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SALT LAKE CITY — A new webpage on the Salt Lake City government site aggregates resources, information and answers about homelessness in the city, including a chart listing how full each permanent shelter was the previous night.
On Feb. 10, the Geraldine E. King Women's Center; the Gail Miller Resource Center; the Men's Resource Center; and the St. Vincent de Paul Overflow Nightly Shelter were all at least at 90% capacity, according to information the city pulls from the Utah Homeless Management Information System database.
The numbers are based on nightly head counts conducted at 2 a.m., the city says.
None of the shelters is actually managed by Salt Lake City. The Road Home operates the Gail Miller, Men's and St. Vincent de Paul shelters, while the Women's Center is operated by the Volunteers of America. In a tweet Wednesday, the city said it "believes in transparency" and hopes the "information will be helpful for those interested."
"It's important for this information to be easily accessible to everyone," said Salt Lake City Mayor Erin Mendenhall, "so that we're all informed accurately of the resources available as real-time as they can be."
Mendenhall said the city hopes the dashboard "will be a useful tool to everyone who needs to know whether beds are available, and how to get there."
Salt Lake City believes in transparency, particularly when it comes to the challenge of homelessness. We've created a homeless services dashboard to give as much info as possible about shelter occupancy, cleanup service requests & FAQs, https://t.co/VgpTdsTWg3. #slc#utpol— SLCgov (@SLCgov) February 10, 2021
"The dashboard doesn't just include the capacity numbers from the night before," she said, "but transportation contacts, how to store your stuff if you're living out on the street, and other calls for service, phone numbers that you can reach. We encourage anybody who's interested, because transparency and having a shared information source is really going to help all of us.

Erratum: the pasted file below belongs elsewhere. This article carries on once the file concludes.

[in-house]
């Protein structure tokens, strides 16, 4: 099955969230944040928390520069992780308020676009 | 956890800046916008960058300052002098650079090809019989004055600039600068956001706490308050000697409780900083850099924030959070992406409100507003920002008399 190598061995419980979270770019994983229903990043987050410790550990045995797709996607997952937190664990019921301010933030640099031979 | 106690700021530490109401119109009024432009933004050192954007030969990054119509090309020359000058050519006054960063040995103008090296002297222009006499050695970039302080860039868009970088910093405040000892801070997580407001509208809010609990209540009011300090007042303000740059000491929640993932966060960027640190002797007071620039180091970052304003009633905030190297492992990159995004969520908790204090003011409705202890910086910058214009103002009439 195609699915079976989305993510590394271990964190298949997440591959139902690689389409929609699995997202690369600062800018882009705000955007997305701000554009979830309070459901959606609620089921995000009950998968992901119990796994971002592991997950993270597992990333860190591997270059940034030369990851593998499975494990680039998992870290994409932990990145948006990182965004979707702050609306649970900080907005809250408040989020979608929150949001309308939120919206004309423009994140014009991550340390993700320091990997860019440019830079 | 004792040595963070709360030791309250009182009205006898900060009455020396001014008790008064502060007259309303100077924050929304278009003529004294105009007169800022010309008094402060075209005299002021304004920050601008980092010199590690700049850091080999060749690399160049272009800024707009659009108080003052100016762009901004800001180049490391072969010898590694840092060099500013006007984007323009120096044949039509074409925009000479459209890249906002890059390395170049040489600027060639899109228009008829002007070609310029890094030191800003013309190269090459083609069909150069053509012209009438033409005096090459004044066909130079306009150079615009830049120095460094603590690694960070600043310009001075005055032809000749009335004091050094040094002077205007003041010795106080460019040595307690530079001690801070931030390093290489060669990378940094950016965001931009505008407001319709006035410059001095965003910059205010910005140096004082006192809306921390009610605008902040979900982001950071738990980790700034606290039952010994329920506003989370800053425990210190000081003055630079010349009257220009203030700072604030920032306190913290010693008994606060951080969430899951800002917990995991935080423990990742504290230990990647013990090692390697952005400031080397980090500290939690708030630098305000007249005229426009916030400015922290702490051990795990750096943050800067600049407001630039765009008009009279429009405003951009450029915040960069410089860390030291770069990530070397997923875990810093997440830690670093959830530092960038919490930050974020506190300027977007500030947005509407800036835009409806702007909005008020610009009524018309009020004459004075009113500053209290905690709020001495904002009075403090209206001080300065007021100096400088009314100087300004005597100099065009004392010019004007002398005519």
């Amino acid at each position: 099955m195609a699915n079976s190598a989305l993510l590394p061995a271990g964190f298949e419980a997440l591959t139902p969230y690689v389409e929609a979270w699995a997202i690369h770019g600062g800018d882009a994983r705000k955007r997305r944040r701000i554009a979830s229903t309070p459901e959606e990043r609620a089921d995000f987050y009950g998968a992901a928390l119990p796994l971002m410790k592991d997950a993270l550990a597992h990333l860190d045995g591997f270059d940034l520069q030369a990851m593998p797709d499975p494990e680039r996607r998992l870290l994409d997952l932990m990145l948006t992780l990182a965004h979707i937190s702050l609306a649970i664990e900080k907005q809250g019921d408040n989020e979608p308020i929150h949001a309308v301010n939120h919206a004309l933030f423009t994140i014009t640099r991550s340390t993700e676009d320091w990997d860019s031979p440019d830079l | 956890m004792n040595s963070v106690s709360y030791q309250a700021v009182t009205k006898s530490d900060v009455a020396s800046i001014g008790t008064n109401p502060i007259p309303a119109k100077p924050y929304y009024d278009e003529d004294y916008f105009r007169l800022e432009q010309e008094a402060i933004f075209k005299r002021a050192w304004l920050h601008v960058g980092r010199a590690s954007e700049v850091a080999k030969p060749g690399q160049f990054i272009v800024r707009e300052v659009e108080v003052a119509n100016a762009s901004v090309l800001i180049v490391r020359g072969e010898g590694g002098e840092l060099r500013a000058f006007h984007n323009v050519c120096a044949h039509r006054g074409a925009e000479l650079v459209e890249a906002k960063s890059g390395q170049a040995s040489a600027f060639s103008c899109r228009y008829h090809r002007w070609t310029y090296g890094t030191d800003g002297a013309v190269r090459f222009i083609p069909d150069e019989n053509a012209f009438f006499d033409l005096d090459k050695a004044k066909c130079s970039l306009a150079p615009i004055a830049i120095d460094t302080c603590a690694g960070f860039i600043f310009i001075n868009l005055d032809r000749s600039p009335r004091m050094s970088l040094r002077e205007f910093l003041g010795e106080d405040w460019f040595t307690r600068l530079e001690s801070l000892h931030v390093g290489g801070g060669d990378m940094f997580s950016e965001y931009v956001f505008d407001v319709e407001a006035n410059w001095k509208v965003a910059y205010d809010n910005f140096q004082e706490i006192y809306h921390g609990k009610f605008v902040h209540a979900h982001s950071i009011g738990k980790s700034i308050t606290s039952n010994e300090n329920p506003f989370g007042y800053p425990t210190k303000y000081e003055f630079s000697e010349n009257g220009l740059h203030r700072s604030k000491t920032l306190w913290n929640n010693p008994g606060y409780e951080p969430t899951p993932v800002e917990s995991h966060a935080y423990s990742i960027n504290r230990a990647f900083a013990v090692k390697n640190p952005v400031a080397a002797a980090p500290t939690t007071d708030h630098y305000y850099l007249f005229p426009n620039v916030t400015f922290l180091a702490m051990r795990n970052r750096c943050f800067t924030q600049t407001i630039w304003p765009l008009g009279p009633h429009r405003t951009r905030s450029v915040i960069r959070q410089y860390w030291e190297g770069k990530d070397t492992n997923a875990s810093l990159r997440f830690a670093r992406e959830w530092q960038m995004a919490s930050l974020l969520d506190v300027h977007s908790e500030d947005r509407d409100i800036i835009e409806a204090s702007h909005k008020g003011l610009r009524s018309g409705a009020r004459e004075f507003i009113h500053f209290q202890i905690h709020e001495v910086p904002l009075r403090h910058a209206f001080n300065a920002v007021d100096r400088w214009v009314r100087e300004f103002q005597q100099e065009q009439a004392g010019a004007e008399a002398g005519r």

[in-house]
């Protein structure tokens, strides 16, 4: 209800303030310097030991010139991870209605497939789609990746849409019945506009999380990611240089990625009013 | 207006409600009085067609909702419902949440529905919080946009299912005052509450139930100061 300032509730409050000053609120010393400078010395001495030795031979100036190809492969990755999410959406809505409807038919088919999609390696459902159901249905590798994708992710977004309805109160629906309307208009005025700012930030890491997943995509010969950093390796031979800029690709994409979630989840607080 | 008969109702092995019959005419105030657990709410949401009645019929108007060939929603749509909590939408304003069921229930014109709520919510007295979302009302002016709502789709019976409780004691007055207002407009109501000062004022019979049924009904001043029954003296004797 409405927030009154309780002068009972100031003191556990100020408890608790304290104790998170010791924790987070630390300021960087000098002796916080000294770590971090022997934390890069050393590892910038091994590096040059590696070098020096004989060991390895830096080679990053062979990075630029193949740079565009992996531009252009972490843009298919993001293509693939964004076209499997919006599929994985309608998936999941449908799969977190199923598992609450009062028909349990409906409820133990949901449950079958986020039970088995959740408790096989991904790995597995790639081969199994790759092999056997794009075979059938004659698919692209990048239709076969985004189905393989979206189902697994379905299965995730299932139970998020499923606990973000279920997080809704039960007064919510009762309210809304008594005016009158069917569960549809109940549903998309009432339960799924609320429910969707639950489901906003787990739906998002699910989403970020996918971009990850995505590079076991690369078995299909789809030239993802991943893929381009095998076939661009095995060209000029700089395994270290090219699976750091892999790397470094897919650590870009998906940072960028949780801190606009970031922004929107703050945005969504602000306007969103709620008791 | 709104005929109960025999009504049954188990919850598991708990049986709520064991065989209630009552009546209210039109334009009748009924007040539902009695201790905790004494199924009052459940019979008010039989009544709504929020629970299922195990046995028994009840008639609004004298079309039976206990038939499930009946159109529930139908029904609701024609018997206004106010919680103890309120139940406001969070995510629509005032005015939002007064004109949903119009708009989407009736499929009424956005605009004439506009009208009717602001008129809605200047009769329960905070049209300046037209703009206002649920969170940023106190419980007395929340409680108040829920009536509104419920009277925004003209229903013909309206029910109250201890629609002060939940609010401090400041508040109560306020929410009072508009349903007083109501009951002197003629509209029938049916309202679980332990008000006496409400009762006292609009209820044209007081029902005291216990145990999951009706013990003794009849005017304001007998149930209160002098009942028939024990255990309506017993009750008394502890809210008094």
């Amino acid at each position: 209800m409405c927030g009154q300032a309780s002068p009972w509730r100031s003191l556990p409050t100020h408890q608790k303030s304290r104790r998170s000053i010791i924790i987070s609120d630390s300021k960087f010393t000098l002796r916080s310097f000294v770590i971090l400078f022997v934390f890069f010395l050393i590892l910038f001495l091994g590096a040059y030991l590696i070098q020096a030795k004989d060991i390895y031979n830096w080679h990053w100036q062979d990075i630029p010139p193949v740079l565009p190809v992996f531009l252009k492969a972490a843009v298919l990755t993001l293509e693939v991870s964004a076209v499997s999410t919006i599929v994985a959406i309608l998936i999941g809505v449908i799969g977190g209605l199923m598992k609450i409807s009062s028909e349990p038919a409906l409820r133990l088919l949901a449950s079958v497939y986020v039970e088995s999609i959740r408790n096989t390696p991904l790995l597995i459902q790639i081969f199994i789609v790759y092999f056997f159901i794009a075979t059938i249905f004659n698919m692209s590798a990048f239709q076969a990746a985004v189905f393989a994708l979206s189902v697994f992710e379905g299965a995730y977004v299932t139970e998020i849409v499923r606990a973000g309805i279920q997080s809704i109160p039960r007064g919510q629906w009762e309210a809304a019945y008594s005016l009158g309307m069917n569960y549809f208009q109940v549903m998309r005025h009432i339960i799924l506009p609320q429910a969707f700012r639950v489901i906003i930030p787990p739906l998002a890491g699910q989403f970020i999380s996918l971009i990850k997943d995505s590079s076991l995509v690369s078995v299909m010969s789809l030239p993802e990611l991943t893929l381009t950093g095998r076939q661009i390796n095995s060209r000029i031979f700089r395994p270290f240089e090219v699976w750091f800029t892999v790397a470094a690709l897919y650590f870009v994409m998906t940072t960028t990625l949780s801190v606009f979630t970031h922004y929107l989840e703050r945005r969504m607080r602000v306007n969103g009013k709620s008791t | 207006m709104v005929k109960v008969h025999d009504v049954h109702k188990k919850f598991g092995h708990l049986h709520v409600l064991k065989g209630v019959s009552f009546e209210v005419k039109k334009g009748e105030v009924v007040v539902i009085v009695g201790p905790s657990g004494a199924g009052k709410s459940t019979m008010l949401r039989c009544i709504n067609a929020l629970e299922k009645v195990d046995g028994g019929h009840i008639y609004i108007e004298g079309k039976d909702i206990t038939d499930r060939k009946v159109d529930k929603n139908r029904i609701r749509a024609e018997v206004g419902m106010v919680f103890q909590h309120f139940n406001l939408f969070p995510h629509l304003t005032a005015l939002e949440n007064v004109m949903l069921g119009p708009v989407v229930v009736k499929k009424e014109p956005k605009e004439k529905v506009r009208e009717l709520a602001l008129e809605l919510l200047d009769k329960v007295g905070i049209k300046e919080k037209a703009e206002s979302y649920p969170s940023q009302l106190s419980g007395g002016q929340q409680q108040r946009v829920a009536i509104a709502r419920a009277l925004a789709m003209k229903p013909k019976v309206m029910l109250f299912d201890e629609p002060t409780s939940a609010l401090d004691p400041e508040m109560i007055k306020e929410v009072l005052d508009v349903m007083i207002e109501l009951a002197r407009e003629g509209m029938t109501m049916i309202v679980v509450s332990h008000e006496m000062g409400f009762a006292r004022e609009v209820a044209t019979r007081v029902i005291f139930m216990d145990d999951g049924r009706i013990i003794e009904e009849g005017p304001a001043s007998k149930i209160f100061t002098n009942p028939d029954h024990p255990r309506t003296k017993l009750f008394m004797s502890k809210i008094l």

"I think, in the end, everybody wants people to be able to connect with shelter and resources that they need. We felt like making a dashboard, where we could bring that information together, was the best thing we could do."
The webpage also includes a detailed map of reported camps and requests for cleanup across the city.
Homelessness in Salt Lake City, particularly downtown, has more visibly reemerged over the past year amid the coronavirus pandemic despite the closure of The Road Home's large downtown shelter in late 2019 in favor of several smaller shelters outside the city center. This winter alone, the Salt Lake Valley Coalition to End Homelessness has had to set up temporary overflow shelters in Salt Lake and Millcreek; the system usually hovers near capacity, and there are still many on the streets every night.
Mendenhall said the new homeless resource system is working "tremendously well."
"The trouble," she said, "is that it is almost at capacity most of the time." She said more affordable housing will be key and called on county and state partners to "help to expand housing opportunities."
Mendenhall said earlier this week, after an unsheltered person died in Salt Lake, that she hopes "anyone sleeping in a tent or on our streets will instead choose a safer path and connect with our homeless services system."
Intake specialists are available at 801-990-9999 for anyone who needs overnight shelter. The Homeless Services Dashboard is online at slc.gov/hand/homeless-services-dashboard/.